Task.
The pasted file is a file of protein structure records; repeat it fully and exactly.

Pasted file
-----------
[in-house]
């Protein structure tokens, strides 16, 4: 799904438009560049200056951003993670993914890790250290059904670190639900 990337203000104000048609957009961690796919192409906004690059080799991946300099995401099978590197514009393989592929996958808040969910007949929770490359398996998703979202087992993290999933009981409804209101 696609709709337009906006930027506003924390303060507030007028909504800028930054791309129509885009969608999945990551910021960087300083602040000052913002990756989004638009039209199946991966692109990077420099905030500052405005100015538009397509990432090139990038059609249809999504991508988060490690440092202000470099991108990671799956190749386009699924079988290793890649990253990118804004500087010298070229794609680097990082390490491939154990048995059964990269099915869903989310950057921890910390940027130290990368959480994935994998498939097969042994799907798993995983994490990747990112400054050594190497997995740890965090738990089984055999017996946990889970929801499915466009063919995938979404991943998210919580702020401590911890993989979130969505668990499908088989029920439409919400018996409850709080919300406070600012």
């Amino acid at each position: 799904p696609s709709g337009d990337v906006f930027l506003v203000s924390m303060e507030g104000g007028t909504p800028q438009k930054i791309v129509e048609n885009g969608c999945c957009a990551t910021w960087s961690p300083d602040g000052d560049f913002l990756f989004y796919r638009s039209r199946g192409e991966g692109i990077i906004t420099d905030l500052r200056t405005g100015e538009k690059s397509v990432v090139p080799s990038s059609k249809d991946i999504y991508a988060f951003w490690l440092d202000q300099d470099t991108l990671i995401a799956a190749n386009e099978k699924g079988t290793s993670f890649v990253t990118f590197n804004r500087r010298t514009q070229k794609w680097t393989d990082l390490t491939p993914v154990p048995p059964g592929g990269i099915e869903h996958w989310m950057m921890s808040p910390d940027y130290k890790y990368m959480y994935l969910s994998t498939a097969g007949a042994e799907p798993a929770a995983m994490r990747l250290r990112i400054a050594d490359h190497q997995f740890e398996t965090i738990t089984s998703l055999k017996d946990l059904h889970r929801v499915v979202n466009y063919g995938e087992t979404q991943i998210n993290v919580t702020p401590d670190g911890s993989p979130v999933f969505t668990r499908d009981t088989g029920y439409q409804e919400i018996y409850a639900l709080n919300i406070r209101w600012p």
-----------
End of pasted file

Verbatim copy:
[in-house]
């Protein structure tokens, strides 16, 4: 799904438009560049200056951003993670993914890790250290059904670190639900 990337203000104000048609957009961690796919192409906004690059080799991946300099995401099978590197514009393989592929996958808040969910007949929770490359398996998703979202087992993290999933009981409804209101 696609709709337009906006930027506003924390303060507030007028909504800028930054791309129509885009969608999945990551910021960087300083602040000052913002990756989004638009039209199946991966692109990077420099905030500052405005100015538009397509990432090139990038059609249809999504991508988060490690440092202000470099991108990671799956190749386009699924079988290793890649990253990118804004500087010298070229794609680097990082390490491939154990048995059964990269099915869903989310950057921890910390940027130290990368959480994935994998498939097969042994799907798993995983994490990747990112400054050594190497997995740890965090738990089984055999017996946990889970929801499915466009063919995938979404991943998210919580702020401590911890993989979130969505668990499908088989029920439409919400018996409850709080919300406070600012």
């Amino acid at each position: 799904p696609s709709g337009d990337v906006f930027l506003v203000s924390m303060e507030g104000g007028t909504p800028q438009k930054i791309v129509e048609n885009g969608c999945c957009a990551t910021w960087s961690p300083d602040g000052d560049f913002l990756f989004y796919r638009s039209r199946g192409e991966g692109i990077i906004t420099d905030l500052r200056t405005g100015e538009k690059s397509v990432v090139p080799s990038s059609k249809d991946i999504y991508a988060f951003w490690l440092d202000q300099d470099t991108l990671i995401a799956a190749n386009e099978k699924g079988t290793s993670f890649v990253t990118f590197n804004r500087r010298t514009q070229k794609w680097t393989d990082l390490t491939p993914v154990p048995p059964g592929g990269i099915e869903h996958w989310m950057m921890s808040p910390d940027y130290k890790y990368m959480y994935l969910s994998t498939a097969g007949a042994e799907p798993a929770a995983m994490r990747l250290r990112i400054a050594d490359h190497q997995f740890e398996t965090i738990t089984s998703l055999k017996d946990l059904h889970r929801v499915v979202n466009y063919g995938e087992t979404q991943i998210n993290v919580t702020p401590d670190g911890s993989p979130v999933f969505t668990r499908d009981t088989g029920y439409q409804e919400i018996y409850a639900l709080n919300i406070r209101w600012p």